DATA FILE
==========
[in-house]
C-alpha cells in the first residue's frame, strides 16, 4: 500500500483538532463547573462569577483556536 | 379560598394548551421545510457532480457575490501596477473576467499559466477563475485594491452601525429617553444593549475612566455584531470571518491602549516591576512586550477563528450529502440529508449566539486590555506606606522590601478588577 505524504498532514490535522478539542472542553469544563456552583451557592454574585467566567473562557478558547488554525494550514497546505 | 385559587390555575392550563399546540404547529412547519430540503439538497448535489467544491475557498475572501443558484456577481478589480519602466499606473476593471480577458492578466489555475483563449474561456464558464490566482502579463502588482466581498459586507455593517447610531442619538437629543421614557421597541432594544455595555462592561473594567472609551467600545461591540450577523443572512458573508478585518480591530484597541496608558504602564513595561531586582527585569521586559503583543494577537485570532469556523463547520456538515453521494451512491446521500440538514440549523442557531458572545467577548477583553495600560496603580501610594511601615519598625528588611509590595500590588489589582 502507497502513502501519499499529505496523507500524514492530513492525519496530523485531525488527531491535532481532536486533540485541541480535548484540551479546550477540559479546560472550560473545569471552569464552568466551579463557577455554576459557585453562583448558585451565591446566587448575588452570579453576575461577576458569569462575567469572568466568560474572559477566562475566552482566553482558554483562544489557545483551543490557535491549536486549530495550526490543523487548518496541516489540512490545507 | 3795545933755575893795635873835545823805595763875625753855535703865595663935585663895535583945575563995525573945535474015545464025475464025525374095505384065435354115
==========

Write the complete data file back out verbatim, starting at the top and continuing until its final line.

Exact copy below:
[in-house]
C-alpha cells in the first residue's frame, strides 16, 4: 500500500483538532463547573462569577483556536 | 379560598394548551421545510457532480457575490501596477473576467499559466477563475485594491452601525429617553444593549475612566455584531470571518491602549516591576512586550477563528450529502440529508449566539486590555506606606522590601478588577 505524504498532514490535522478539542472542553469544563456552583451557592454574585467566567473562557478558547488554525494550514497546505 | 385559587390555575392550563399546540404547529412547519430540503439538497448535489467544491475557498475572501443558484456577481478589480519602466499606473476593471480577458492578466489555475483563449474561456464558464490566482502579463502588482466581498459586507455593517447610531442619538437629543421614557421597541432594544455595555462592561473594567472609551467600545461591540450577523443572512458573508478585518480591530484597541496608558504602564513595561531586582527585569521586559503583543494577537485570532469556523463547520456538515453521494451512491446521500440538514440549523442557531458572545467577548477583553495600560496603580501610594511601615519598625528588611509590595500590588489589582 502507497502513502501519499499529505496523507500524514492530513492525519496530523485531525488527531491535532481532536486533540485541541480535548484540551479546550477540559479546560472550560473545569471552569464552568466551579463557577455554576459557585453562583448558585451565591446566587448575588452570579453576575461577576458569569462575567469572568466568560474572559477566562475566552482566553482558554483562544489557545483551543490557535491549536486549530495550526490543523487548518496541516489540512490545507 | 3795545933755575893795635873835545823805595763875625753855535703865595663935585663895535583945575563995525573945535474015545464025475464025525374095505384065435354115